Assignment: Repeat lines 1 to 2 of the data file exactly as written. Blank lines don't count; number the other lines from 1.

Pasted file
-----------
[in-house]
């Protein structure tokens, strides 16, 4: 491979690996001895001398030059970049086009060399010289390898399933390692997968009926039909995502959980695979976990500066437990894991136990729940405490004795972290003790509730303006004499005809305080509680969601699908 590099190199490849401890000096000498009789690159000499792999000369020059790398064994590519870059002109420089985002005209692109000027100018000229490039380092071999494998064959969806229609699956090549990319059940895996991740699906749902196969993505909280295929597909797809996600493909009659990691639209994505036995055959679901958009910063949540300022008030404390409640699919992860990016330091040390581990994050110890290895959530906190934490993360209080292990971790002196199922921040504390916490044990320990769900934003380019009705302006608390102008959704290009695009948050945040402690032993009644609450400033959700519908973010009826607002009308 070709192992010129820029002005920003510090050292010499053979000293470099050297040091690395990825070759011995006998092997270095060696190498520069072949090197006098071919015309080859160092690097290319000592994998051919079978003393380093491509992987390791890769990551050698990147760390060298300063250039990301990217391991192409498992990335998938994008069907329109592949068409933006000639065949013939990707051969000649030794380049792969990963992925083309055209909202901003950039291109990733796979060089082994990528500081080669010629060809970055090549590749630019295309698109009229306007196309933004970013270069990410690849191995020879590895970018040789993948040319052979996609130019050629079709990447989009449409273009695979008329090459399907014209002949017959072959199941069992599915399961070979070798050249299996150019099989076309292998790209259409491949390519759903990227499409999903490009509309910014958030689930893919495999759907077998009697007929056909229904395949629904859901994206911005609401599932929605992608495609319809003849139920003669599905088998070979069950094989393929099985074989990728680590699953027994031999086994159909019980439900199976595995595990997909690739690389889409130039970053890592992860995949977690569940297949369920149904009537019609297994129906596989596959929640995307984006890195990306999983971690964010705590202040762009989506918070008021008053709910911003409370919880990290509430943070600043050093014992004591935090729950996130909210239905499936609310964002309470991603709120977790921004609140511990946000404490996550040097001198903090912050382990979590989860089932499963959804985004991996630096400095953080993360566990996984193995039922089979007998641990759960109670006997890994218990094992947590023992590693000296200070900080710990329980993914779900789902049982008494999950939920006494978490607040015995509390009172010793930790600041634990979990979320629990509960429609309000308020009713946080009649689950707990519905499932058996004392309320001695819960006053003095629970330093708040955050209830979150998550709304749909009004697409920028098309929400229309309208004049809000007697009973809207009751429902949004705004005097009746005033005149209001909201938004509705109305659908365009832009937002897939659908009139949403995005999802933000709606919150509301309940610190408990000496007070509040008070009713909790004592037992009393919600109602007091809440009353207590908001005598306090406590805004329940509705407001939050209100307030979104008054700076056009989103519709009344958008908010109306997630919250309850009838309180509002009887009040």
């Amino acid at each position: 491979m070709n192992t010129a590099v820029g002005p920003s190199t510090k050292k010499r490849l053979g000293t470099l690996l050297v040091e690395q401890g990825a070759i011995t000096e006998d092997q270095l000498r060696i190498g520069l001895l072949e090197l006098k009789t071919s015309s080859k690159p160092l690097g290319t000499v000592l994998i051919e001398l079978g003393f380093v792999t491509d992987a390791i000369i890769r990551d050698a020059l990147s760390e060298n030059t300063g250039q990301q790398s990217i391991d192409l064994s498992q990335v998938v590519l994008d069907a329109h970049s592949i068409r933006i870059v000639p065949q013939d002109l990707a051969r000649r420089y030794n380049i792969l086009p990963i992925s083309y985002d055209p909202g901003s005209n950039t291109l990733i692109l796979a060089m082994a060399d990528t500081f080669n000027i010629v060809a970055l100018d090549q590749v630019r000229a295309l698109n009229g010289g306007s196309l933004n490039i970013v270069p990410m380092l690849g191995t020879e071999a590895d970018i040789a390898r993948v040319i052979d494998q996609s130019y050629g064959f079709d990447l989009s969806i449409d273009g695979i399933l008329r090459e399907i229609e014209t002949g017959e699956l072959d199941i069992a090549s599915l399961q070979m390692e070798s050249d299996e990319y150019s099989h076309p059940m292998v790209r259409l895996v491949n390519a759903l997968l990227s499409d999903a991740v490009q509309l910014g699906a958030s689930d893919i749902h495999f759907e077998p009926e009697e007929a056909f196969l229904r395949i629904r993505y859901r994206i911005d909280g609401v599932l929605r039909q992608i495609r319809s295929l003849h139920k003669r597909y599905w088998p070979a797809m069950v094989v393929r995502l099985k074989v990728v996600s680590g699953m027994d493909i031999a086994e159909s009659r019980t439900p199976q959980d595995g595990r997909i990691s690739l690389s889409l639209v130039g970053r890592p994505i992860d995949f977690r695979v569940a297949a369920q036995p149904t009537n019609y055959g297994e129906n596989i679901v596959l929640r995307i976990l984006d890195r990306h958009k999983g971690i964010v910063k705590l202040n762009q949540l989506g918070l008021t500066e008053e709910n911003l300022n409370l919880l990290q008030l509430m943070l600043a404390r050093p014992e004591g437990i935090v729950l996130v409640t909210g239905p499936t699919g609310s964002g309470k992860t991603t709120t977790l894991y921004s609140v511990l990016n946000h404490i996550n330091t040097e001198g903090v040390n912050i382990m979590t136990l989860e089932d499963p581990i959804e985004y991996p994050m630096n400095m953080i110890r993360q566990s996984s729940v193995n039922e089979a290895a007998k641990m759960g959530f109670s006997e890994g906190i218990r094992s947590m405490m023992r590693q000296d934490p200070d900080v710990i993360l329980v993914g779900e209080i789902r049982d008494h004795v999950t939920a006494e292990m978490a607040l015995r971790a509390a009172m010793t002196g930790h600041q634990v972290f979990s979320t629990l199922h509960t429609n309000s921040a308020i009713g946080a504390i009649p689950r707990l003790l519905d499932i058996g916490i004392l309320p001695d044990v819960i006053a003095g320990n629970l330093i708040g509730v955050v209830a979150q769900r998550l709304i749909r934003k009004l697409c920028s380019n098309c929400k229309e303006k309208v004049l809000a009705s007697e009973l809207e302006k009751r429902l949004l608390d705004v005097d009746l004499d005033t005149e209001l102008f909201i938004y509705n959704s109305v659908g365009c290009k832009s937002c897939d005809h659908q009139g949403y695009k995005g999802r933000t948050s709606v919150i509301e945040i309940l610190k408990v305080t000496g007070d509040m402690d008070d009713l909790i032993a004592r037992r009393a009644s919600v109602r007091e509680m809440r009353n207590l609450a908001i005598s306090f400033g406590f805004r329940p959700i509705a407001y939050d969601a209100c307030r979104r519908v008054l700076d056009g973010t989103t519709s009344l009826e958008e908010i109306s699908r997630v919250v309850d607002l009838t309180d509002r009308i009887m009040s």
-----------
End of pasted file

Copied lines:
[in-house]
């Protein structure tokens, strides 16, 4: 491979690996001895001398030059970049086009060399010289390898399933390692997968009926039909995502959980695979976990500066437990894991136990729940405490004795972290003790509730303006004499005809305080509680969601699908 590099190199490849401890000096000498009789690159000499792999000369020059790398064994590519870059002109420089985002005209692109000027100018000229490039380092071999494998064959969806229609699956090549990319059940895996991740699906749902196969993505909280295929597909797809996600493909009659990691639209994505036995055959679901958009910063949540300022008030404390409640699919992860990016330091040390581990994050110890290895959530906190934490993360209080292990971790002196199922921040504390916490044990320990769900934003380019009705302006608390102008959704290009695009948050945040402690032993009644609450400033959700519908973010009826607002009308 070709192992010129820029002005920003510090050292010499053979000293470099050297040091690395990825070759011995006998092997270095060696190498520069072949090197006098071919015309080859160092690097290319000592994998051919079978003393380093491509992987390791890769990551050698990147760390060298300063250039990301990217391991192409498992990335998938994008069907329109592949068409933006000639065949013939990707051969000649030794380049792969990963992925083309055209909202901003950039291109990733796979060089082994990528500081080669010629060809970055090549590749630019295309698109009229306007196309933004970013270069990410690849191995020879590895970018040789993948040319052979996609130019050629079709990447989009449409273009695979008329090459399907014209002949017959072959199941069992599915399961070979070798050249299996150019099989076309292998790209259409491949390519759903990227499409999903490009509309910014958030689930893919495999759907077998009697007929056909229904395949629904859901994206911005609401599932929605992608495609319809003849139920003669599905088998070979069950094989393929099985074989990728680590699953027994031999086994159909019980439900199976595995595990997909690739690389889409130039970053890592992860995949977690569940297949369920149904009537019609297994129906596989596959929640995307984006890195990306999983971690964010705590202040762009989506918070008021008053709910911003409370919880990290509430943070600043050093014992004591935090729950996130909210239905499936609310964002309470991603709120977790921004609140511990946000404490996550040097001198903090912050382990979590989860089932499963959804985004991996630096400095953080993360566990996984193995039922089979007998641990759960109670006997890994218990094992947590023992590693000296200070900080710990329980993914779900789902049982008494999950939920006494978490607040015995509390009172010793930790600041634990979990979320629990509960429609309000308020009713946080009649689950707990519905499932058996004392309320001695819960006053003095629970330093708040955050209830979150998550709304749909009004697409920028098309929400229309309208004049809000007697009973809207009751429902949004705004005097009746005033005149209001909201938004509705109305659908365009832009937002897939659908009139949403995005999802933000709606919150509301309940610190408990000496007070509040008070009713909790004592037992009393919600109602007091809440009353207590908001005598306090406590805004329940509705407001939050209100307030979104008054700076056009989103519709009344958008908010109306997630919250309850009838309180509002009887009040």